I see where some have commented (HCPro article), in the event we are delayed, we ought to just wait for ICD-11. This is ludicrous, and there has to be an alternative that keeps us advancing in the right the direction.

    I just felt compelled to put this out there, and see if this is even a remote possibility to keep on track and not completely come to halt. I truly feel if we delay now, it will be a never ending cycle of delays.

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  2. The healthcare community has committed huge resources to train our coders in ICD-10. They plan to hire additional staff to allow for the transition period.
    If ICD-10 is delayed, we will need to be retrained and staff may be layed off until they are actually needed.
    I think the AMA has had as much time to prepare as HIM. They just need to step up their time line to comply with the 2013 changes.

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  3. It is truly important to keep in mind that this delay is not imminent. Reading AHIMA’s comment based on CMS’s press release, AHIMA chose it words carefully as only certain healthcare providers (aka physicians) may be delayed. The time, effort and cost that all providers, vendors to include CMS to this point is so immense that if a delay occurs it will be days; not years and possibly only for the physicians. Hospitals MUST continue along their I10 transition path and not get derailed by rule making, comment periods and final posting as valuable months (up to 6 months) will be lost with the same result October 1st, 2013. Also, just a key reminder in this quagmire – ICD-9-CM is frozen and no longer will be updated!!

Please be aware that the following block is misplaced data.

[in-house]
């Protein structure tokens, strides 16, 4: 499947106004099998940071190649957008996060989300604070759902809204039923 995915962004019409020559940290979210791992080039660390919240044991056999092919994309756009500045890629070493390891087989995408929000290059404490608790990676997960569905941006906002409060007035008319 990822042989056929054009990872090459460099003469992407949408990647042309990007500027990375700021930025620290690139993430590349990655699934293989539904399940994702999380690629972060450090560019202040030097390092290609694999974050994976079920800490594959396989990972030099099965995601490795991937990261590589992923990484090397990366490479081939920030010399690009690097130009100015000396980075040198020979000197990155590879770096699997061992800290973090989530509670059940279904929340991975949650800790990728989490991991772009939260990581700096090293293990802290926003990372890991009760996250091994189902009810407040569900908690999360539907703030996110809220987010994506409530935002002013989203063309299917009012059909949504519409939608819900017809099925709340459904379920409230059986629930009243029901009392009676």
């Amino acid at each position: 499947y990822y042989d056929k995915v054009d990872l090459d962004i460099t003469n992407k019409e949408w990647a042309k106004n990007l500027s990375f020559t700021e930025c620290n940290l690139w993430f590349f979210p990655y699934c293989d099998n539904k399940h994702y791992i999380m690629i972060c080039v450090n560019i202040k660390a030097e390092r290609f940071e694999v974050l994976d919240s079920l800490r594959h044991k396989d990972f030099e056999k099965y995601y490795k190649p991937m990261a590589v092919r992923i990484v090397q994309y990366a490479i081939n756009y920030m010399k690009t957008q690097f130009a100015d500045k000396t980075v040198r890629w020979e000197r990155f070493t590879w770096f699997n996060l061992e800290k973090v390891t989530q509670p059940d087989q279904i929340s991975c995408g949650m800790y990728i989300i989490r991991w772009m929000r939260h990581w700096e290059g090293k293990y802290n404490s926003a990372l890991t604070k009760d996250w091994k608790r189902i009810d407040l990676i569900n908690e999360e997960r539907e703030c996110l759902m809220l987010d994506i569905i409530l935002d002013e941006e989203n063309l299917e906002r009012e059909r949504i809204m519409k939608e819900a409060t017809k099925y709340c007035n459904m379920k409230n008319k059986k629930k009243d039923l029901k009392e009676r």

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  4. Why not just jump to ICD-11? Or start over and KISS (kept it simple sonny). The big insurance companies, drug companies and other governmental person have made a monster out of a mole hill. None of them what the heck is going on or CARE. Monies are all that drive this dog & pony show.

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  5. I personally feel the AMA wasn’t paying close enough attention that this was finally coming to fruition, then starting digging their heels in because yes, it will cost to convert. Software conversions, staff training, etc. It saddens me that this is yet another example of how different organizations in the US look out for #1 and not at over all benefits to the change. This updated coding system allows for more specificity in the diagnosis codes and cause of injury, which means 3rd party payors won’t have to kick back so many claims for answers; is much more flexible in the ability to add new codes for new diagnoses/procedures to create data to better treat patients, and would again give us the ability to compare our data internationally with those nations on the same coding system…designed by the World Health Organization. Sometimes I am truly disappointed by the US and it’s inability to work as a team. I remember in 1984 when I was in college studying for my RHIT (well ART at the time)
    , that “In 1990 ICD 10 will be here”. Well…it was…but not in the US. 22 years later, we still can’t get this accomplished? So much time, effort, planning, money has been devoted to this. It can’t be derailed any longer.

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  6. A step backward, truly. Why is it so hard for the US health care industry as a whole to realize that the ONLY way forward is to start the transition over to ICD 10 sooner rather than later?

    You can’t expect an outdated, static coding system to keep working for ever in the 21st century.